H.R. 1, the FY11 continuing resolution introduced last week in the House, […] would truly harm this nation’s capacity for innovation by slashing research spending for nearly every agency that sponsors scientific research. This is exactly the wrong approach to deficit reduction, and it is our hope that the Senate, the President, and ultimately the House will agree on deficit reduction measures that enhance, not stifle, innovation and long-term economic growth.We are concerned that the President’s proposal to eliminate the in-school interest subsidy on loans to graduate students as a means of covering some of the costs of the Pell program may discourage American students from attending graduate school at a time when the nation needs to encourage its own best talent. We look forward to working with the Administration and with Congress to mitigate any negative impact on these students.It is likely I am leaving autism research behind, as the un…

Childhood / Early Development and Future Relationships

Early childhood development can affect future relationships. Here are more book excerpts:
Childhood Lessons Our relationships might eventually include friends, teachers, coworkers, and clients. However, our initial relationships tend to be familial and customary connections. Studies indicate that the relationships formed during the first two to three years of life affect our future social skills. Childhood is a time of learning essential skills, ideally in a safe family setting. For children with autism spectrum disorders, early intervention and social skills reinforcement are particularly important.  • Early relationships affect future connections • Families are small, safe social groups • Parents and siblings can help teach social skills • Teaching is more “active” and “conscious” when supporting someone with an ASD • As connections expand beyond families, the challenges become more complex Our families prepare us for both the largest communities and the smallest. Relationships are built pr…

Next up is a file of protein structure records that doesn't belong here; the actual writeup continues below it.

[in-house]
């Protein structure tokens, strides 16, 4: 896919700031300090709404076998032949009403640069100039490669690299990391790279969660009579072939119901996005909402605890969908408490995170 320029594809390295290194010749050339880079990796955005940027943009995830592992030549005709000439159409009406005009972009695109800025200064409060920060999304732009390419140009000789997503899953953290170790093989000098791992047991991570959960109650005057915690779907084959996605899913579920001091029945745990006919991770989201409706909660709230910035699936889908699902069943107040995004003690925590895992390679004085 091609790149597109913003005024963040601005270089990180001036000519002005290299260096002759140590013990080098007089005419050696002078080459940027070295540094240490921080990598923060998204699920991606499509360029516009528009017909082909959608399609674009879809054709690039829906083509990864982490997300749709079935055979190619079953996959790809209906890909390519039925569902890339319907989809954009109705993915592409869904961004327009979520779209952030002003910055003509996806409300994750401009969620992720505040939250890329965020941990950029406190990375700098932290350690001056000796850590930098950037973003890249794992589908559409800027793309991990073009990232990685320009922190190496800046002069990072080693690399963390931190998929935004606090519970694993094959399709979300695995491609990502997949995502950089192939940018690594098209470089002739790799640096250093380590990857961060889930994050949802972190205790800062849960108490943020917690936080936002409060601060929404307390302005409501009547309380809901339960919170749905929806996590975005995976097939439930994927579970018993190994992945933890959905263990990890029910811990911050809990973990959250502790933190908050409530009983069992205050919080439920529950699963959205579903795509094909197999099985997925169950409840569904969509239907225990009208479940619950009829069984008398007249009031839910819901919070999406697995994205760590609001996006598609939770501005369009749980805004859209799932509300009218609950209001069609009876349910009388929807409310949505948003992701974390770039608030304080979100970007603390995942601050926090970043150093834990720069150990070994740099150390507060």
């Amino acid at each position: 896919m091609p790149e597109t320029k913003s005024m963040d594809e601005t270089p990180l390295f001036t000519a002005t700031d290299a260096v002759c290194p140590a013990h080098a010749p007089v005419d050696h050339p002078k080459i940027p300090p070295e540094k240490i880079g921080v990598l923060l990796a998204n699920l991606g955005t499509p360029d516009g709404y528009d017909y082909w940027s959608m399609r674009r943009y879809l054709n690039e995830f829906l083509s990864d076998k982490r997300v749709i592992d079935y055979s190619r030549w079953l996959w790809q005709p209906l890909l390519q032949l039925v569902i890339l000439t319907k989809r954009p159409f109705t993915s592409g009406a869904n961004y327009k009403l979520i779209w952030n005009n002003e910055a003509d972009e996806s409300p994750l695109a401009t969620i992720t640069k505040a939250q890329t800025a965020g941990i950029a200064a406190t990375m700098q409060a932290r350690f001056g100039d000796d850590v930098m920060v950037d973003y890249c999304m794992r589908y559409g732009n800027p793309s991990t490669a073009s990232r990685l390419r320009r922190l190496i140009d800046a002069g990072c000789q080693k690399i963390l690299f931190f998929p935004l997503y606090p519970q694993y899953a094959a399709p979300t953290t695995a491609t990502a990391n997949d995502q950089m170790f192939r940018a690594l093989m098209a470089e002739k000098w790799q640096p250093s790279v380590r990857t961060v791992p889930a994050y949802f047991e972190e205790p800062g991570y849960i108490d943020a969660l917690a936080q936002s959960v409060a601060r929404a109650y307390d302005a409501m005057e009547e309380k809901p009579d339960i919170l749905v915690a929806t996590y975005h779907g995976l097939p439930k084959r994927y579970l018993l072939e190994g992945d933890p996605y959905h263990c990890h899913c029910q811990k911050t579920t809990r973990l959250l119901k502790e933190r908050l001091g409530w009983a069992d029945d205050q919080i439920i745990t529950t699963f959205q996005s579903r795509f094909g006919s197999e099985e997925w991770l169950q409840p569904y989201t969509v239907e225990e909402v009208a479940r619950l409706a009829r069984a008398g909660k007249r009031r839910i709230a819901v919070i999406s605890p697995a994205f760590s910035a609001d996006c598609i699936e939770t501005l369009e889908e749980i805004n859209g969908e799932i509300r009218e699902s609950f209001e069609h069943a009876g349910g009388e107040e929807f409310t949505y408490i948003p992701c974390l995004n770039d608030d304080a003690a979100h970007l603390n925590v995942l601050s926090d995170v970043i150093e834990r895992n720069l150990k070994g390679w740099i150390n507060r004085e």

Autism, Desires, and Needs

Another section of my book on relationships and autism. I'll be adding citations to the final edition. For now, you can read the bibliography on this blog for additional resources I have consulted.
Desires and Needs Human relationships come down to our desires and our needs as they relate to social connections. Psychologists and social experts can and do argue over the distinction between a desire and need, and I realize plenty of scientists assert the only real “needs” are biological. I am not using the biological definitions in this text, I’m relying on terms from marriage and family counselors. A psychology need is something necessary to develop a sense of self. If you want to learn more about needs, there are several books and websites with information on Abraham Maslow’s theories. By contrast, a desire is something we want, but that is unessential to the development of self-awareness. Philosophers also consider desires versus needs.  Allow me another moment of blunt honesty: some…

Autism and Insurance Coverage State Laws

Autism and Insurance Coverage State Laws
A total of 35 states and the District of Columbia have laws related to autism and insurance coverage. At least 23 states—Arizona, Colorado, Connecticut, Florida, Illinois, Indiana, Iowa, Kansas, Kentucky, Louisiana, Maine, Massachusetts, Missouri, Montana, Nevada, New Hampshire, New Jersey, New Mexico, Pennsylvania, South Carolina, Texas, Vermont and Wisconsin—specifically require insurers to provide coverage for the treatment of autism. Other states may require limited coverage for autism under mental health coverage or other laws.The above link from the National Conference of State Legislatures includes a detailed table of insurance mandates by state. The table is maintained quarterly, so it is relatively up-to-date. You would have to read the complete state laws for specific coverage data.

Book Excerpt: Autism and Tolerances

Yet more book passages on autism and relationships. Thanks to all the readers so far!